follow above mentioned principle.The same trend has
been observed for other refrigerants
1. The present work is devoted to evaluating seven
cubic equations of state (EOS) in predicting gas and
liquid phase thermodynamic properties of several
refrigerants both in super and sub critical regions.
Calculated & Evaluating Seven Cubic Equations of State in Predicting Gas & Liquid Phase Volumetric Properties of nine OzoneSafe Refrigerants
International J ournal of Mechanical and Industrial Engineering (IJ MIE) ISSN No. 22316477, Vol3, Iss1, 2013
23
2. Refrigerants include R22, R32, R123, R124, R125,
R134a, R141b, R143,and R152a and equations of
state, considered here, are IhmSongMason (ISM),
PengRobinson (PR), RedlichKwong (RK), Soave
RedlichKwong (SRK), Modified RedlickhKwong
(MRK), NasrifarMoshfeghian (NM), and Twu
Coon Cunningham (TCC).
3. The evaluations, in subcritical region, show that
TCC and PR EOS are capable of predicting PVT
properties of refrigerants R32 within 2%, R22,
R134a, R152a and R143a within 1% and R123,
R124, R125, and R141b to within 0.5%. It should be
mentioned that NM EOS can also predict volumetric
properties of R22, R32, R123, R152a, and R143a
within aforecited estimated accuracies. Moreover, in
this region, the ISM EOS predicts these properties of
R123 and R141b with abovementioned accuracies.
4. In supercritical region, the deviations of calculated
vapor densities, obtained by TCC and PR EOS's,
from literature data are 0.5% for R22, R32, R152a,
R143a, and R125, 1% for R123, R134a, and R141b,
and 2% for R124. Moreover, SRK EOS predicts PVT
properties of R22, R125, and R123 to within
aforementioned errors.
IV. IN SUN
The results are in favor of the preference of TCC and
PR EOSs over other emaining EOS's in predicting
vapor densities of all mentioned refrigerants in both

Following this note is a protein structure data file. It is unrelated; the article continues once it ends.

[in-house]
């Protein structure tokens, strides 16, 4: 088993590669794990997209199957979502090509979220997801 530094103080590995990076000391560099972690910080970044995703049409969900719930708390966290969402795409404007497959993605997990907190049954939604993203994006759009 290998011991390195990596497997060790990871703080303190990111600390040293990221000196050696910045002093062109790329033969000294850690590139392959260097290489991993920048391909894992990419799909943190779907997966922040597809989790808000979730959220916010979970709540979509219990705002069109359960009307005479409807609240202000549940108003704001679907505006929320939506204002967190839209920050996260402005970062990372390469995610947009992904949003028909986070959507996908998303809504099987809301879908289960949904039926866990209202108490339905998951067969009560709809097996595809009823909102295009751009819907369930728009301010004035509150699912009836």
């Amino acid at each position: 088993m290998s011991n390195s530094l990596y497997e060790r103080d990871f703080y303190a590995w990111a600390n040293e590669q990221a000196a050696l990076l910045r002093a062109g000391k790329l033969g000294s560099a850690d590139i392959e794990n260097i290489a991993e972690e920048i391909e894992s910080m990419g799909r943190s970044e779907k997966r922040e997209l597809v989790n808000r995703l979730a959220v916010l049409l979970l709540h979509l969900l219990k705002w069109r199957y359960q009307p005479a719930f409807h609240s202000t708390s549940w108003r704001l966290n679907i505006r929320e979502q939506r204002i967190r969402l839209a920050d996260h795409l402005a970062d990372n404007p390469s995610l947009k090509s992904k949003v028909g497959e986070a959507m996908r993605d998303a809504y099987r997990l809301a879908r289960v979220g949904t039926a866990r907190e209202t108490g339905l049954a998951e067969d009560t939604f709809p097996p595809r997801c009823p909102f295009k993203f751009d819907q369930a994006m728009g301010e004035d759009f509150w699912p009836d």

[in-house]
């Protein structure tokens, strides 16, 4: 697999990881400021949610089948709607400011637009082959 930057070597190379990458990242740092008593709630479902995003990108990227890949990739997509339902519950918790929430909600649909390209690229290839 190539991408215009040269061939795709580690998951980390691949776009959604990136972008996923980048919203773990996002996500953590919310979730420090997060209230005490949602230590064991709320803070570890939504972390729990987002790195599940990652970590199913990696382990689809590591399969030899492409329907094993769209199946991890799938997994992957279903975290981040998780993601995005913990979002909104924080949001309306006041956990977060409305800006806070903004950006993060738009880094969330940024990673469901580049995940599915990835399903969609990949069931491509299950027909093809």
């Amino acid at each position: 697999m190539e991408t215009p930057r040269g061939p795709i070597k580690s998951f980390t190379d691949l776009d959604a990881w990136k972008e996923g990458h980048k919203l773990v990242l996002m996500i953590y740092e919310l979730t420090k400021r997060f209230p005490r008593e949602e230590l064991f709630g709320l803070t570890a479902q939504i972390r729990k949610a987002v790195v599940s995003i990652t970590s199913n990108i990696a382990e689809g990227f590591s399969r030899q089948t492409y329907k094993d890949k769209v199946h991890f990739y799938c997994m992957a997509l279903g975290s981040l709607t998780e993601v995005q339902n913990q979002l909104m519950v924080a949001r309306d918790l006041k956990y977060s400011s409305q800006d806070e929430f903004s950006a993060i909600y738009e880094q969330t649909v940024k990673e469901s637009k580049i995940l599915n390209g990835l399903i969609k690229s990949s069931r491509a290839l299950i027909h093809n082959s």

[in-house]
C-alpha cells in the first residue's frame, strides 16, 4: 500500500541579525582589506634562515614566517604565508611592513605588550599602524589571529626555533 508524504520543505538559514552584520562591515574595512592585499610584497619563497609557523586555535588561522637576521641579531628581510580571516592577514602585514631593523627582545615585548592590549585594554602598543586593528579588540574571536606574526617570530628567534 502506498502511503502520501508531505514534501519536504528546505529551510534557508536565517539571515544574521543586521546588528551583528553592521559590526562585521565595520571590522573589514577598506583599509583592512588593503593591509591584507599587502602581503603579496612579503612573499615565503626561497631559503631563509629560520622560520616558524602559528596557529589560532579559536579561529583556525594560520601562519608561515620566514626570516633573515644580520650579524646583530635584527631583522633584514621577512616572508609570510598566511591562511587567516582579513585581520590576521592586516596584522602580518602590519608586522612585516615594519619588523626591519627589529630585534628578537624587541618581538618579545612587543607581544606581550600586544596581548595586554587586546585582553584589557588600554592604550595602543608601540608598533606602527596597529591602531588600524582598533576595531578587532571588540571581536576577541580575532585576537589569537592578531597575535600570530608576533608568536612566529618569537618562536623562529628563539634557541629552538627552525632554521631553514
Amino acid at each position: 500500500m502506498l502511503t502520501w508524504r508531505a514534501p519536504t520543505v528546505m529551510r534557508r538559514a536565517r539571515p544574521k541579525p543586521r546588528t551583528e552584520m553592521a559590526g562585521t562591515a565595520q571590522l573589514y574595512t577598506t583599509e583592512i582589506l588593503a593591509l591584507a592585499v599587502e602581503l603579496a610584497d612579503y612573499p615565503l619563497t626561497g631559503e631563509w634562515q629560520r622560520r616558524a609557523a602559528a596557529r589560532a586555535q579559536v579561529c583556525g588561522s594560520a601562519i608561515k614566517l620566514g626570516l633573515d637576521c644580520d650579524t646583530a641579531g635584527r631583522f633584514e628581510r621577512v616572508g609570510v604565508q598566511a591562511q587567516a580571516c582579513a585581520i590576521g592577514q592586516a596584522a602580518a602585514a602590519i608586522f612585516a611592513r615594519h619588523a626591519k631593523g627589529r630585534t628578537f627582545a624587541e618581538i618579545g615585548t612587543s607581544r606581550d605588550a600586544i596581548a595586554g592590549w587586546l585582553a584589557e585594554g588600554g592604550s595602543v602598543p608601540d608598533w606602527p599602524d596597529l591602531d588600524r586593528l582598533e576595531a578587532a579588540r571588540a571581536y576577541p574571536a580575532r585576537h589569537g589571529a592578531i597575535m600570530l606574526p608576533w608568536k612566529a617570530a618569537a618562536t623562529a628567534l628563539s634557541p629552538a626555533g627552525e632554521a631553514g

super and sub critical regions.
As a thermodynamic property , second virial
coefficients of R143a have been calculated from NM
EOS.,PR EOS. ,SRK EOS. TCC EOS. Our
calculations are in agreement with literature values
especially at high temperatures
V. NOMENCLATURE
p pressure (bar)
T temperature (K)
Z compressibility factor
V volume
V
m
molar volume
R ideal gas constant (8.31451 J/ (mol K))
acentric factor
REFERENCES
[1] C. H. Twu, J . E. Coon, J . R. Cunningham, Fluid Phase
Equilib., 105, (1995) 4954, http://webbook.nist.gov
[2] C. Tsonopoulos, Fluid Phase Equilibria, 21 (2003), 3539
[3] D. Y. Peng, and D. B. Robinson, Ind. Eng. Chem. Fundam.
15, 59 (1976) 5966
[4] G. Soave, Chem. Eng. Sci. 27 (1972), 11971204
[5] G. Soave, Fluid Phase Equilib (1993) 8288
[6] Kh. Nasrifar, M. Moshfeghian, Fluid Phase Equilibria 190,
3(2001)
[7] L. A. Weber, Int. J . Thermophys, 15 (1994), 461468
[8] O. Redlich and J . N. S. Kwong, Chem. Rev. 44, 461 (1949),
461469
1.5
0.5
0.5
1.5
2.5
3.5
4.5
5.5
6.5
7.5
0 3 6 9 12 15 18 21 24
P(bar)
D
e
v
i
a
t
i
o
n
P
e
r
c
e
n
t
T=370
R152a
Fig. 1 Deviation plot of the calculated
vapor density from the literature data for refrigerant R134a
in supercritical (T= 500 K) region
Fig.2 Comparison between the calculated and literature
values of saturated vapor of R134a system.
ISM
MRK
NM
PR
RK
SRK
TWU